New Hampshire has scheduled the nation's first presidential primary for Jan. 10.
Wednesday's announcement by Secretary of State Bill Gardner gave candidates a concrete schedule after months of uncertainty.
The Jan. 10 date was widely expected, since Nevada Republicans voted last month to shift their presidential caucuses to early February.
Earlier, Gardner warned that Nevada's initial decision to hold its primary in mid-January could force New Hampshire to vote in early December.
"I was sort of on the edge of a cliff," Gardner said. "I was hoping if I had to move, there would be a puddle of water to jump into if necessary."
New Hampshire law requires the state's primary be held at least seven days ahead of any other similar contest. It also gives Gardner exclusive power to set the date for the election.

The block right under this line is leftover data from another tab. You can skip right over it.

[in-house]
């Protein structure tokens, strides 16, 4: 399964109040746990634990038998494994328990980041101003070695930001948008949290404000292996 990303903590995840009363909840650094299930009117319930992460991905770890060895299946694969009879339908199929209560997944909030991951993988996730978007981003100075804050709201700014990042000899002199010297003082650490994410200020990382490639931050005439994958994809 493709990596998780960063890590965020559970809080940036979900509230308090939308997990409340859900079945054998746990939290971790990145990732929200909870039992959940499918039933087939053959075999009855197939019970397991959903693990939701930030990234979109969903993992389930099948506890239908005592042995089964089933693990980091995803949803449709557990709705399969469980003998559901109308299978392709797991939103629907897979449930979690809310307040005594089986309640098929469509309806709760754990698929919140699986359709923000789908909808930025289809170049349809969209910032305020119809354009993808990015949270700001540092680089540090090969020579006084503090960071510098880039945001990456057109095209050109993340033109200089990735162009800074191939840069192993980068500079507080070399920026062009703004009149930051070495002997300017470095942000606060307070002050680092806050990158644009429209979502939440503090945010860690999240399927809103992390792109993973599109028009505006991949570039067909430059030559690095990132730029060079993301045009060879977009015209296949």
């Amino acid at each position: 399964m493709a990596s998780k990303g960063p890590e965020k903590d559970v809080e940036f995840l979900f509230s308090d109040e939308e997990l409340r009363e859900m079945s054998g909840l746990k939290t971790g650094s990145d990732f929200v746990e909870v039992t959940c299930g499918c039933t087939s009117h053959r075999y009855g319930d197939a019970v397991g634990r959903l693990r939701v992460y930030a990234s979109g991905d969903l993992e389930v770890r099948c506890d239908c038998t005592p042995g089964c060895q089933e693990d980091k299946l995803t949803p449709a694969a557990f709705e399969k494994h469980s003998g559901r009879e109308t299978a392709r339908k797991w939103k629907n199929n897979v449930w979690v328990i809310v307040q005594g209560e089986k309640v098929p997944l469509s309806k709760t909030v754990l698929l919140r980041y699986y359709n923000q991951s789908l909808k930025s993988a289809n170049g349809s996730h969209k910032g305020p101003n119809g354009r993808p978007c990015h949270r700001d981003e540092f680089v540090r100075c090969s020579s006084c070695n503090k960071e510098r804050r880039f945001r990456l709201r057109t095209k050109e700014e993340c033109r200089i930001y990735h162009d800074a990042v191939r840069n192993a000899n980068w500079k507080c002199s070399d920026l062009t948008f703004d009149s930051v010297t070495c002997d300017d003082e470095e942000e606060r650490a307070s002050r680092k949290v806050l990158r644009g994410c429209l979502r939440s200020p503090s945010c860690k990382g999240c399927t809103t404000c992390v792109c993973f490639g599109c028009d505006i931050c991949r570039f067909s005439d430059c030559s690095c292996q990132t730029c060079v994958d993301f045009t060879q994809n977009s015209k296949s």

Critics argue that New Hampshire's population is too small and racially too white to play such a major role in picking presidents.
However, Gardner and other defenders of the Granite State say the country -- and the candidates -- are well-served because the primary requires close contact with voters, not just name-recognition or a war chest of cash for advertising purposes.